For example most forms of advertizing by private health care companies is unlawful in Europe (and European authorities are suggesting to crack down on more subtle forms of lobbying). In the USA, lobbying and advertizing has become more costly than research and development, explaining, at least partly, why the development of new drugs and cures has stagnated in recent years."

from http://patriceayme.wordpress.com/2012/03/19/money-does-not-care/

The prolem is the profit motive. Healthcare and banking should be free of the profit motive.

pshakkottai's picture
pshakkottai
Joined:
Jul. 11, 2011 10:27 am

Love America where everything is pitched to you in an advertisement and the cost of marketing makes it more expensive. Love that drug advertising-medical diagnosis by commercial to increase profits.

DynoDon
Joined:
Jun. 29, 2012 9:24 am

A little research in medical sites and dental sites can educate you too on the latest ripoff being pitched to you not because you need it but because it increases their bottom line. And they have already assured coverage by the insurance industry.

Dental's latest is sleep guards to keep you from grating your teeth. Do you grate your teeth? Well forensics say so from the chipped enanel. Has your spouse or partner noticed this grating? not asked

Did you used to grate your teeth in your sleep? Probably, younger patients have more stress.

Nightline did a spot on a doctor pitching a cd or download to other medicare doctors on how they could increase their bottom line through billing codes. Walk your patient down the hall and back is physical therapy. Counciling and survey on the effects of tobacco counted as smoking cessation program. Yes you too can get free money from the government, Mathew Lesko will tell you how for 3 easy payments...Lesko was not in the Nightline segment.

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douglaslee
Joined:
Jul. 31, 2007 3:01 pm

With the advent of better toothpaste and brushes, dentists have become like chiropractors pushing profitable treatments like cosmetic dentistry.

DynoDon
Joined:
Jun. 29, 2012 9:24 am

Diabetes is a goldmine for Medicare-sucking privateers also. Get on one mailing list for diabetes, and the locusts come out - seniors are bombarded by sales solicitations from companies hawking diabetes test kits, aids, guides, etc. etc.....and they all say .."We bill Medicare directly!".......and when the senior is not quite there 100% mentally, they order...and order...and order ....and order stuff, maybe sometimes with a small copay. And the companies they try to enroll the senior into an automatic shipment/charging routine, so the stuff piles up if usage rate goes down, or the senior stops using it.....of if the senior goes into a home or dies.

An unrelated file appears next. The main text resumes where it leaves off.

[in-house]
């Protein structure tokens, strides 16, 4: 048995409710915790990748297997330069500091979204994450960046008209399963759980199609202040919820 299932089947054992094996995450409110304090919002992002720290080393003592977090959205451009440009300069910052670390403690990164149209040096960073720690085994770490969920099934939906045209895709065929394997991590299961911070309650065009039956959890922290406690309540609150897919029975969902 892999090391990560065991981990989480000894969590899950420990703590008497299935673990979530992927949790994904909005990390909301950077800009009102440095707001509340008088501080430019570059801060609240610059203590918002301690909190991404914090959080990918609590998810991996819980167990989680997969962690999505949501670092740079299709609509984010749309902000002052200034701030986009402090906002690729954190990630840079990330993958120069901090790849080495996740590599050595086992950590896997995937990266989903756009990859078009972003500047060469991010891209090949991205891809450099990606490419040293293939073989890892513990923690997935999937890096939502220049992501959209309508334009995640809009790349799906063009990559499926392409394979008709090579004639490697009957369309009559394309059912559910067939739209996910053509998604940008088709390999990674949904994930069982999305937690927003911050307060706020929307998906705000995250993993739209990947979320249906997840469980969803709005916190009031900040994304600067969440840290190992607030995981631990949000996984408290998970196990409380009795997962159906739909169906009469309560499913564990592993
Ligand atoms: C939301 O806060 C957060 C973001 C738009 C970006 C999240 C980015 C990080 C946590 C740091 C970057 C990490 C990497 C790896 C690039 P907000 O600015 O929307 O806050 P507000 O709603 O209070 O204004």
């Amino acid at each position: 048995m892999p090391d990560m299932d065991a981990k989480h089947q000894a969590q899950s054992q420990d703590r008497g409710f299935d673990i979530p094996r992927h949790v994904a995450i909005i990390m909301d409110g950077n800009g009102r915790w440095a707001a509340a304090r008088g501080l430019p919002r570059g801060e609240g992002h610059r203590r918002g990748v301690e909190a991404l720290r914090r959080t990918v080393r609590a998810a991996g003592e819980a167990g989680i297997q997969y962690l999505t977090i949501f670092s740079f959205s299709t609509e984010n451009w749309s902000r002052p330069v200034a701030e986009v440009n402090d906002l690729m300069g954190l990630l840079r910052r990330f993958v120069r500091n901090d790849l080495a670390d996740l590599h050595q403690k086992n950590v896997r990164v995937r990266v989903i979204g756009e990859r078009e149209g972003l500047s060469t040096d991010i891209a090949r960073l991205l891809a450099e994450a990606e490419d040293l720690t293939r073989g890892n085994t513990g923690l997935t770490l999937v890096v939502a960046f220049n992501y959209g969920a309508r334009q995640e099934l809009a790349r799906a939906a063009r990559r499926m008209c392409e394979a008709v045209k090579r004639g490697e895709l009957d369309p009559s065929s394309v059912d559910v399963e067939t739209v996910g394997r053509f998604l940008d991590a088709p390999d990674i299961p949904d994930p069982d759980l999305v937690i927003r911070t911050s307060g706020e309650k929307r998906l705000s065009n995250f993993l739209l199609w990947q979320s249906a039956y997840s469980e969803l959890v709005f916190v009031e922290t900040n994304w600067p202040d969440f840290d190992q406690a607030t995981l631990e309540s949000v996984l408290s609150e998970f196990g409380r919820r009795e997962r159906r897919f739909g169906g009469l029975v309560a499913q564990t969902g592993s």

When my Dad went into a home, a bunch of this diabetes stuff piled up, added to the piles of stuff he already wasn't using, and it took me several months to figure out what was going on and get these shysters to stop sending stuff. In the end I had to throw it all away...the home wouldn't accept it, but Medicare picked up most of the bill!

And at the assisted living home, the home contracted a service, provided by a private company, that sent out a nurse to give my Dad 2x per day insulin shots that the assisted living home. The cost? The Medicare statement said this company cost $12,000 per quarter!!!

I support Medicare, but it needs to be reformed to protect it from the private profit jackals that are robbing it blind. Some type of means testing of recipients is also needed. Maybe even means testing of the Medicare recipients KIDS are also needed. It makes no sense to be on Medicare when one or more of your kids is prospering. That would force more shopping for services, woudn't it. Otherwise it makes no sense for well to do seniors or families to get Medicare.

Maybe we need to be reacquainted with the idea that middle class families on up need to eat more of the cost of taking care of their parents. (Including me)

al3's picture
al3
Joined:
Jul. 31, 2007 3:01 pm

Well, Medicare is an insurance for those who private insurers refused to insure...the elderly and the disabled. The co-pays still make using it impossible for many seniors and it doesn't cover dental....something aging teeth have to do without.

Medicaid isn't the same thing. It does have a means test. Each state has its own input into that. I think in Texas it's something like a household income of under $5,000 a year. Either Texas or Indiana has that as the income cap.

My niece recently entered a lottery for Medicaid. She's now totally disabled (medically verified), has gone through her savings, and is going through the long process of applying for/receiving disability benefits. Currently, she has no health care or access to it. Her health deteriorates monthly.

Retired Monk - "Ideology is a disease"

polycarp2
Joined:
Jul. 31, 2007 3:01 pm